Several weeks back, my Mum and I did an informal little “Cowichan Valley food tour”: we stopped by Teafarm, had lunch at Merridale Cider, bought spelt bread at True Grain Bread, enjoyed some Udder Guys ice cream, and did a wine tasting at Venturi-Schulze Vineyards. Of the six or seven other wineries that we drove past on our tour, we chose Venturi-Schulze because in addition to wine, they also make traditional balsamic vinegar.
We were led through the wine tasting by an exceedingly charming young man who knew all the (quite excellent) wines intimately, giving us tasting notes and information about each variety of grape and the characteristics it brought to the wine, along with how difficult or easy it was to grow and look after (he had just been out “wrestling with the pinot”, which I assume means pruning or tying up or something along those lines). After our last taste of wine, he handed us each a teaspoon, took out a little bottle with a dropper, and gave us a drop of balsamic vinegar to taste. He explained that balsamic vinegar, contrary to popular opinion, is not in fact made from bad wine, but rather from very good grape juice, cooked down to a concentrate and aged for many years (I think he said up to twenty-two?) in various different wooden casks and barrels, where it reduces and ferments into a syrupy, sweet vinegar that barely resembles the commercial grade balsamic vinegar that you find in the grocery store. This is a true artisan product, and the Venturi-Schulze family was recently recognized for it in the ACE Bakery Artisan Incubator.
So how does this traditional balsamic vinegar taste? In one word: amazing. It is strong – it’s still vinegar, after all – but sweet and dark, almost like port. It reminded me a lot of raisins, which makes sense if you think of raisins as aged, concentrated grapes. The small drop that I tasted was enough to set all my taste buds tingling, so a little bit goes a long way – which is a good thing, because a small bottle costs sixty-five dollars. But this is not vinegar to make pickles or salad dressing with: it is for adding sparingly to dishes after they are cooked to enhance their flavour, to be eaten as a condiment with cheese, and it can even be drizzled over fruit. To this end, they were selling strawberry jam made with black pepper and their balsamic vinegar, which struck me as a delicious combination. Unfortunately I couldn’t take home a bottle of vinegar with me, but that jam stayed in my head, so when I scored these “jam berries” (ie, over-ripe local strawberries) for cheap at the green grocer, I knew exactly what I was going to do with them.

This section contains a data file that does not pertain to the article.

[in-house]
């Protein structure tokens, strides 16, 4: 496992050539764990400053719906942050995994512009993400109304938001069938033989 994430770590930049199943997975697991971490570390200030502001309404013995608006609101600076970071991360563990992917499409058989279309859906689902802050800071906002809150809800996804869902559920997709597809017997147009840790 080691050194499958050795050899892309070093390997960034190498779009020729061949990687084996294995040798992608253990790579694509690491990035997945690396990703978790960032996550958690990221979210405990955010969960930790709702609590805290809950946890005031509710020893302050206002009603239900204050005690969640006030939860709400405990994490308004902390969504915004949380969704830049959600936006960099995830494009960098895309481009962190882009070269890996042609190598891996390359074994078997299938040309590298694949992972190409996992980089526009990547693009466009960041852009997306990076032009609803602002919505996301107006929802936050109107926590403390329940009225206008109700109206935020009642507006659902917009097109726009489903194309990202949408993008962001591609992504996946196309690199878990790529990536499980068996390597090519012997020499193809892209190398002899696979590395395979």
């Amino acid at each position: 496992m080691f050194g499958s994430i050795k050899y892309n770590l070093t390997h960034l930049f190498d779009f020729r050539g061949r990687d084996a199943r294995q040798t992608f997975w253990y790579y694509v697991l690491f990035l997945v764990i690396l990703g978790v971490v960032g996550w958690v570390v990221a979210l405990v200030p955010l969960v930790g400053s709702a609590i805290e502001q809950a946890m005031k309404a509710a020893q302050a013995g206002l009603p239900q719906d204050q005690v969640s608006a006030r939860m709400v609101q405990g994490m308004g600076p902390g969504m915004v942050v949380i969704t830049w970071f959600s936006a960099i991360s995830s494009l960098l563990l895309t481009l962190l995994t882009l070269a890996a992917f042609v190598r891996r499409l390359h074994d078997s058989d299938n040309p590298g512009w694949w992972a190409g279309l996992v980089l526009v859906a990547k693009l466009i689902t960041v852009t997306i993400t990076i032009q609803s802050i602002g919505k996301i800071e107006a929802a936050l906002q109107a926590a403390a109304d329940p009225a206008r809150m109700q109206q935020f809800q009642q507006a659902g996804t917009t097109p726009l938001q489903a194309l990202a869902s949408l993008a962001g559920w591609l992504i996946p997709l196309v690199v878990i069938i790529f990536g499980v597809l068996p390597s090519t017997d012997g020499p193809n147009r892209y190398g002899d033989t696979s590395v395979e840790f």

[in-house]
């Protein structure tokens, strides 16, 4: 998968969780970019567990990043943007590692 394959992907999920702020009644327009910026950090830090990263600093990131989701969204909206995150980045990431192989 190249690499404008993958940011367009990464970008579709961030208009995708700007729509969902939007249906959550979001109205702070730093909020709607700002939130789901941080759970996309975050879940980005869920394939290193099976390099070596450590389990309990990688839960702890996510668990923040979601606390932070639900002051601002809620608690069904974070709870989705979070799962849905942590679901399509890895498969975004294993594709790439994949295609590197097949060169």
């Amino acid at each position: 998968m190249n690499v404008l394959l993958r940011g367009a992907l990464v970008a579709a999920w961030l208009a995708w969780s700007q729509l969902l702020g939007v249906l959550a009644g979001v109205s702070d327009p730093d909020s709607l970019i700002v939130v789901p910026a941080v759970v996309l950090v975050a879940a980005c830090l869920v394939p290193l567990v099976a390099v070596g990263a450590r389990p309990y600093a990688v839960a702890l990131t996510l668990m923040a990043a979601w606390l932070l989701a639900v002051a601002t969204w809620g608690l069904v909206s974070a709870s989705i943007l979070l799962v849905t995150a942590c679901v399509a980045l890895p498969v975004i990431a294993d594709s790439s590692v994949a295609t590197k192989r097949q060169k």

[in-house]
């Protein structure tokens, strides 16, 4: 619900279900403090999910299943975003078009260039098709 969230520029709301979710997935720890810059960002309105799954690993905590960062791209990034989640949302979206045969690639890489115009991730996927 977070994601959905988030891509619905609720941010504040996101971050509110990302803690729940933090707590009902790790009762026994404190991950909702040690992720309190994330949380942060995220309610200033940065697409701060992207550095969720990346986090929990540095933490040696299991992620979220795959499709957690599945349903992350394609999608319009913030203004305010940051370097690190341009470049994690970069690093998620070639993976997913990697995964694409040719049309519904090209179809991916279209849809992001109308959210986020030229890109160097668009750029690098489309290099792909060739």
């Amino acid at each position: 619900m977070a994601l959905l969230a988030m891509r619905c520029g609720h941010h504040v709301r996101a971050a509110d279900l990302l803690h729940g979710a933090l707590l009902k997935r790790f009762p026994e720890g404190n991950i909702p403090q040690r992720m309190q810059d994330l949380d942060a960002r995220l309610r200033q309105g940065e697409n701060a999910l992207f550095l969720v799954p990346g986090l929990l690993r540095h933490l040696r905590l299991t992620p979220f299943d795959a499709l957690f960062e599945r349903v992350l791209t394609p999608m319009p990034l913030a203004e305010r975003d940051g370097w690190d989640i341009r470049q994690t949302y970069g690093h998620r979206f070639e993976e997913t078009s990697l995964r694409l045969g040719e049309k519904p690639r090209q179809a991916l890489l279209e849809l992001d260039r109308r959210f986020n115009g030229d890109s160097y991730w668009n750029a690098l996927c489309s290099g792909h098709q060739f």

Luckily you can (and actually should) make this jam with plain Jane grocery store balsamic vinegar, which holds up just fine to the high heat and longer cooking time required for jam (which would ruin the traditional balsamic vinegar – I assume that to make jam with the real stuff, a small amount is added at the end of cooking). I’ve made several different kinds of jam this summer (no wonder my fridge was full of it!) but this is definitely the best: intensely strawberry-flavoured with a little adult kick from the black pepper and a sweet-and-sour tang from the balsamic vinegar. It’s good with cheese in a sort of savoury application, but I have been eating it on toast as well, can’t wait to spread it on a hot-from-the-oven scone, and I bet it would make a killer strawberry cheesecake. In fact, it is so good that I even kept the foam that I skimmed off the jam while it was cooking – it was delicious stirred into yogurt. 😉
Strawberry Balsamic Black Pepper Jam
Adapted from Gourmet via Epicurious. Makes about 5 half-pint jars.
In a large bowl, combine:
6 cups very ripe strawberries, hulled and chopped into small pieces
2 cups granulated white sugar
Stir together, cover, and let macerate overnight (or up to 3 days) in the fridge.
The next day (or whenever you are ready to make jam), pour the berries and their accumulated juices into a large, wide, heavy-bottomed pot (a Dutch oven is perfect) and add:
2 1/2 cups granulated white sugar
9 tbsp balsamic vinegar (commercial grade rather than the traditional stuff!)
1 tbsp cracked black pepper
Bring the contents of the pot up to a hard boil over medium-high heat, skimming off the foam with a spoon as necessary. Stir the jam frequently to avoid it scorching on the bottom and continue boiling until it reaches 220˚F on a candy thermometer or just until it sets when a little bit is spooned onto a chilled plate (about 20 – 30 minutes).
Ladle the hot jam into 5 clean, hot half-pint jars and process in a boiling water bath for 10 minutes. I follow Marissa’s canning method at Food in Jars – it’s a great tutorial and she is a canning master. After 10 minutes, remove the jars from the water and let them cool completely, undisturbed. Once cool, check that the lids have properly sealed. Store any that don’t seal in the fridge and eat them first.